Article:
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Unformatted text preview: of proper and improper conduct, ideals and thoughts arise, it is not my
function to treat in detail. That intelligence primarily uses the method of trial and error to learn is as true of
groups as of individuals; and established methods of doing things--customs--are often enough temporary
conclusions, though they last a thousand years. The feeling that such group customs are right and that to
depart from them is wrong, is perhaps based on a specific instinct, the moral instinct; but much more likely, in
my opinion, is it obedience to leadership, fear of social disapproval and punishment, conscience, imitation,
suggestibility and sympathy, all of which are parts of that social cement substance, the social instinct. No
child ever learns "what is right and wrong" except through teaching, but no child would ever conform, except
through gross fear, unless he found himself urged by deep-seated instincts to be in conformity, in harmony
and in sympathy with his group,--to be one with that group. Perhaps it is true, as Bergson suggests, as
Galton hints and as Samuel Butler boldly states, that there are no real individuals in life but we are merely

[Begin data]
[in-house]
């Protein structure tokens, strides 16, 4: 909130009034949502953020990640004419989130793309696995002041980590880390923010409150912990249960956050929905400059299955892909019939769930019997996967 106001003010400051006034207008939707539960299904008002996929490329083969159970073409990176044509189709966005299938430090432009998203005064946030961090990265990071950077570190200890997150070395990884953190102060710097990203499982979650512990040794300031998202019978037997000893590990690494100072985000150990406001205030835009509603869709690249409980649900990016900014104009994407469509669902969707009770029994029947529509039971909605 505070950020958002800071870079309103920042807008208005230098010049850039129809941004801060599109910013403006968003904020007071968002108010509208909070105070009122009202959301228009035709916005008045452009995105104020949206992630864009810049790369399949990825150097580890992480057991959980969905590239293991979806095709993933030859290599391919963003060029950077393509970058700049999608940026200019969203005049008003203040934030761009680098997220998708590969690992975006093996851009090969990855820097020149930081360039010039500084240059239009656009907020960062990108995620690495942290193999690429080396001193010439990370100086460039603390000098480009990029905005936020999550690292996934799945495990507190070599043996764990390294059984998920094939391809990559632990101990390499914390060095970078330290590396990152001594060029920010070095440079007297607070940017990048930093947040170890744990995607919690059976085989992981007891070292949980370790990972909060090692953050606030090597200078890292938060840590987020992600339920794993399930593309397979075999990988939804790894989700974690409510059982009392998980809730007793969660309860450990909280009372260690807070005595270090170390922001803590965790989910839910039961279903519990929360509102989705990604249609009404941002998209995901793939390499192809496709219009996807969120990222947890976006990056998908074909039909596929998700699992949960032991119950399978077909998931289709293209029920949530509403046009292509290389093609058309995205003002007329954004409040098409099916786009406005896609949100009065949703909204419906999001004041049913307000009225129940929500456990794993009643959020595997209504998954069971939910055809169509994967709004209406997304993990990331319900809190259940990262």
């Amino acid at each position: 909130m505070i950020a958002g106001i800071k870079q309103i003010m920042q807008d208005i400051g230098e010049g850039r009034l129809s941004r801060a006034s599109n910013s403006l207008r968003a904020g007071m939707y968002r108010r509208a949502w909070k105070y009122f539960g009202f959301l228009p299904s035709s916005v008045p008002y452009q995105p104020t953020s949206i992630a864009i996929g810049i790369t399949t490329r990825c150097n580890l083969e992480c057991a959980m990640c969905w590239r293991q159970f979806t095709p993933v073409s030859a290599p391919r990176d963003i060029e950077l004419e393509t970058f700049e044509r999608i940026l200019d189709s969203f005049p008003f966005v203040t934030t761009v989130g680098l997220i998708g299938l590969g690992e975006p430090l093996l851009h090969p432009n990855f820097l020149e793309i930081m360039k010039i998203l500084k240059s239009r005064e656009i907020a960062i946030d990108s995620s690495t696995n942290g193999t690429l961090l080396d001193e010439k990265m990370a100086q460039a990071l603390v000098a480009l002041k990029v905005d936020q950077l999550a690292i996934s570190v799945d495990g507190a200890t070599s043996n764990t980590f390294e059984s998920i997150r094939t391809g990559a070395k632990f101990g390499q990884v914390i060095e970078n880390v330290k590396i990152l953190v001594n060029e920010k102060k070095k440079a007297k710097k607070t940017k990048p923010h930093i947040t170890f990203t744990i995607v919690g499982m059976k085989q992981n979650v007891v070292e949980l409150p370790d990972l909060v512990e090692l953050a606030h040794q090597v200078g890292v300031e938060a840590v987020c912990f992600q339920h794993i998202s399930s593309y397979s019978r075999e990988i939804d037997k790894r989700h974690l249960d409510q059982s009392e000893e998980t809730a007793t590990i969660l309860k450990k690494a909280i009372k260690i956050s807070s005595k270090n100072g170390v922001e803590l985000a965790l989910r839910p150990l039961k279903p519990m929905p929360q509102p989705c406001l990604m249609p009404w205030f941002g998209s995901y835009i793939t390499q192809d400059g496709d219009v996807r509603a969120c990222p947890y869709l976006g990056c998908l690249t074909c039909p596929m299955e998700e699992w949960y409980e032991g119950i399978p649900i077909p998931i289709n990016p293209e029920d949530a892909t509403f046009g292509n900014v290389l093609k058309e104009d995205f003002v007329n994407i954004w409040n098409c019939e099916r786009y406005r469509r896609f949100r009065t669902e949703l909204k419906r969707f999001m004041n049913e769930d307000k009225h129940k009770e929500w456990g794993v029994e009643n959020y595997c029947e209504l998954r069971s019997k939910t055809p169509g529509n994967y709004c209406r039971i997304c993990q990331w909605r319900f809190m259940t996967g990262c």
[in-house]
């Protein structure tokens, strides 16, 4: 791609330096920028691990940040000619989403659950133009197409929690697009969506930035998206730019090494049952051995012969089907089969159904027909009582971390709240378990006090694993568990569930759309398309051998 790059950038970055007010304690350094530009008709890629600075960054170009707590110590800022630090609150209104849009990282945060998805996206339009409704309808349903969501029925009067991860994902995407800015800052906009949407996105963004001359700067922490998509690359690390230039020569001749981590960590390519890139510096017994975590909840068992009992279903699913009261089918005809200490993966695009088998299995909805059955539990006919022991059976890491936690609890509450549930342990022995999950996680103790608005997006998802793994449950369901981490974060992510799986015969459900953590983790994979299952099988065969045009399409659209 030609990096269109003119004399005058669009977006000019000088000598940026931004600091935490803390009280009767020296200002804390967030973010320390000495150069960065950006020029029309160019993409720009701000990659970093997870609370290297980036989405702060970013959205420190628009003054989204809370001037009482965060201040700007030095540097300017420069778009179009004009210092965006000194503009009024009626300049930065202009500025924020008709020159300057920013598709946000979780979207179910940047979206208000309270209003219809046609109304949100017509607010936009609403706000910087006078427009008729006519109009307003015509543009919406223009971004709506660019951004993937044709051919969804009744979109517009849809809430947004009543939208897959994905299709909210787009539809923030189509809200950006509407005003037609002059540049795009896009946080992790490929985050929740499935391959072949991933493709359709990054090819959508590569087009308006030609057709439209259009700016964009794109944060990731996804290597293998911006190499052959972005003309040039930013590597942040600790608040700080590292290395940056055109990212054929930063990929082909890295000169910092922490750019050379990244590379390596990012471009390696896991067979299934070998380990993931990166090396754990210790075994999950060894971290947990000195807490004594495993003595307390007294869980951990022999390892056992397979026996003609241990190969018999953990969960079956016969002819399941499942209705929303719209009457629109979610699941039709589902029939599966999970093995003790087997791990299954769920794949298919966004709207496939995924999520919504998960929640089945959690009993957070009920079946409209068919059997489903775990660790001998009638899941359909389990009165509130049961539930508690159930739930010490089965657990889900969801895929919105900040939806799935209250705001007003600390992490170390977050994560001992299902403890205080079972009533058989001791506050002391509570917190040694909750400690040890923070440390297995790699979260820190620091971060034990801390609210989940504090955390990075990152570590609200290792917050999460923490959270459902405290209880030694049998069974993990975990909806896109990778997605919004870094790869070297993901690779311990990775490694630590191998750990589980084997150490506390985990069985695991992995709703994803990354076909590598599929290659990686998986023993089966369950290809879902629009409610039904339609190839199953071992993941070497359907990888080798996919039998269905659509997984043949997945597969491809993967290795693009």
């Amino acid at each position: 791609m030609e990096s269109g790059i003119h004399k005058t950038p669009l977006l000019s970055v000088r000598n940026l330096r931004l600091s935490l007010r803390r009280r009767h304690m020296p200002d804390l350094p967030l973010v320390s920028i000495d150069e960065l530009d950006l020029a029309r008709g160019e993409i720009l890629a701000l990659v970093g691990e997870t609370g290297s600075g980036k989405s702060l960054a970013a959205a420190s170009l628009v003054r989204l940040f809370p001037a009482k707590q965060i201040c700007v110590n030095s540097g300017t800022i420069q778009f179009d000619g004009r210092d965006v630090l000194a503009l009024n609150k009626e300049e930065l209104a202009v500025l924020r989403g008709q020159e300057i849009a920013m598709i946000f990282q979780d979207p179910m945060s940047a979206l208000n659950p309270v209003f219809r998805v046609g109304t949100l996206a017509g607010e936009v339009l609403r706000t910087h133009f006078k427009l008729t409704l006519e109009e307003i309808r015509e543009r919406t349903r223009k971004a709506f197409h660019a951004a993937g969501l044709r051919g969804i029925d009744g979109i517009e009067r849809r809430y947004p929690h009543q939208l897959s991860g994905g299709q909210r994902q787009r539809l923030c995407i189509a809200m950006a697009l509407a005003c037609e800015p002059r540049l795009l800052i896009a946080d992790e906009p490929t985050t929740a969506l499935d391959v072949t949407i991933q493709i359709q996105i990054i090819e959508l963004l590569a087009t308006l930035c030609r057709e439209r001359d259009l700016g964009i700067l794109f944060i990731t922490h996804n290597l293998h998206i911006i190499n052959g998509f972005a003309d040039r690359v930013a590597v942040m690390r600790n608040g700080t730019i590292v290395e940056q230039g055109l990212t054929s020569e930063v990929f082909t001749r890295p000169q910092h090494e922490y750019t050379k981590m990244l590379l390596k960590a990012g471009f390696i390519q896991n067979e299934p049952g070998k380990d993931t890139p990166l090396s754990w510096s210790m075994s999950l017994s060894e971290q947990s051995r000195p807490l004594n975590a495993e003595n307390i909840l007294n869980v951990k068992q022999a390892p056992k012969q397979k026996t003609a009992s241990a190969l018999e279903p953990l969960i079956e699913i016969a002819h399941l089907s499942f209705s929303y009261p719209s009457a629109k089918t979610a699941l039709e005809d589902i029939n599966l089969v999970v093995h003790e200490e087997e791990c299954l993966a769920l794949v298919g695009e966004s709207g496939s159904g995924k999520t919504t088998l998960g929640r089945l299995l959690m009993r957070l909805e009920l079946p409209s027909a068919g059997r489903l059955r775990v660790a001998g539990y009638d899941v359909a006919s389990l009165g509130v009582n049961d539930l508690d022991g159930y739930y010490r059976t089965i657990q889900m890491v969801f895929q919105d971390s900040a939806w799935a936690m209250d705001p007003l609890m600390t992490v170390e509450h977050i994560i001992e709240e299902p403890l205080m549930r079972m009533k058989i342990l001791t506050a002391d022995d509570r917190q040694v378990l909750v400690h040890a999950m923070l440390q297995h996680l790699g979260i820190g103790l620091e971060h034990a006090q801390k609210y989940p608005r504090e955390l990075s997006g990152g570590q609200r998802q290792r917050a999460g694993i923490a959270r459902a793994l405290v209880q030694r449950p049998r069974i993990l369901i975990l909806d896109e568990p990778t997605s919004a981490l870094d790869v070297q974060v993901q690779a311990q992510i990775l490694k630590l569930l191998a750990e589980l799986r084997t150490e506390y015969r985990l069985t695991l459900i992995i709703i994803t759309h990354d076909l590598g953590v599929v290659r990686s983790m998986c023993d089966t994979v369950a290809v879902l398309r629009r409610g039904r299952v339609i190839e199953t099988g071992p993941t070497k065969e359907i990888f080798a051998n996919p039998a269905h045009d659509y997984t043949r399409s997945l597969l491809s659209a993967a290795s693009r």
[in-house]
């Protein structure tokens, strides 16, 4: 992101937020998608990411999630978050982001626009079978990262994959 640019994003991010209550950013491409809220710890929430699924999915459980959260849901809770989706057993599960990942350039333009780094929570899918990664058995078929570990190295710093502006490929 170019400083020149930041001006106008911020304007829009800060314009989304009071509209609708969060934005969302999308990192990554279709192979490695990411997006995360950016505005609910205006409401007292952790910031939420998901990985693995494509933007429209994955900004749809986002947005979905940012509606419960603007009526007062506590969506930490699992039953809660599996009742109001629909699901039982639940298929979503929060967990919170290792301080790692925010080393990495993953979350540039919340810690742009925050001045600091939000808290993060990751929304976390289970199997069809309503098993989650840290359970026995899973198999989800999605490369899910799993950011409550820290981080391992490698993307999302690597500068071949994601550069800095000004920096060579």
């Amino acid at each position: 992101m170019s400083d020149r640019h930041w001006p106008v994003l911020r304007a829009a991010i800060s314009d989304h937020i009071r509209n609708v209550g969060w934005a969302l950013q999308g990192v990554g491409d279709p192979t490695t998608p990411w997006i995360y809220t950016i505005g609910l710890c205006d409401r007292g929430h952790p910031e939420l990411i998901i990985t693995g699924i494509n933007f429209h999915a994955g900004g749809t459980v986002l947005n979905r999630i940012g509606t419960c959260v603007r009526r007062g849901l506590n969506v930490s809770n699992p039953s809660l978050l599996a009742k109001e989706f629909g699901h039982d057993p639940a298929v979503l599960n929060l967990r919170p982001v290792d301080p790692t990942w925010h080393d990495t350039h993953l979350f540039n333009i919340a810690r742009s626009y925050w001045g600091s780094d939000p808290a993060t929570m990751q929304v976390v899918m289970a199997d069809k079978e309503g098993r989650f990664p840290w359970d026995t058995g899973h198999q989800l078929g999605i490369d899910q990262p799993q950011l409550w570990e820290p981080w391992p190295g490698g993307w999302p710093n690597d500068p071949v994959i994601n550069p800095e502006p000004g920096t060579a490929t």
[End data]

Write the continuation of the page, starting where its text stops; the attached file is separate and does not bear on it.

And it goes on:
different aspects of reality or, to phrase it materialistically, corpuscles in the blood stream of an organism too
vast and complicated to be encompassed by our imagination. Just as a white blood cell obeys laws of which it
can have no conception, fulfills purposes whose meaning transcends its own welfare, so we, with all our
self-consciousness and all the paraphernalia of individuality, are perhaps parts of a life we cannot understand.
 For example, read what the hard-headed Galton says ("Hereditary Genius," p. 376):
"There is decidedly a solidarity as well as a separateness in all human and probably in all lives whatsoever,
and this consideration goes far, I think, to establish an opinion that the constitution of the living universe is a
pure theism and that its form of activity is what may he described as coope...
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- Spring '11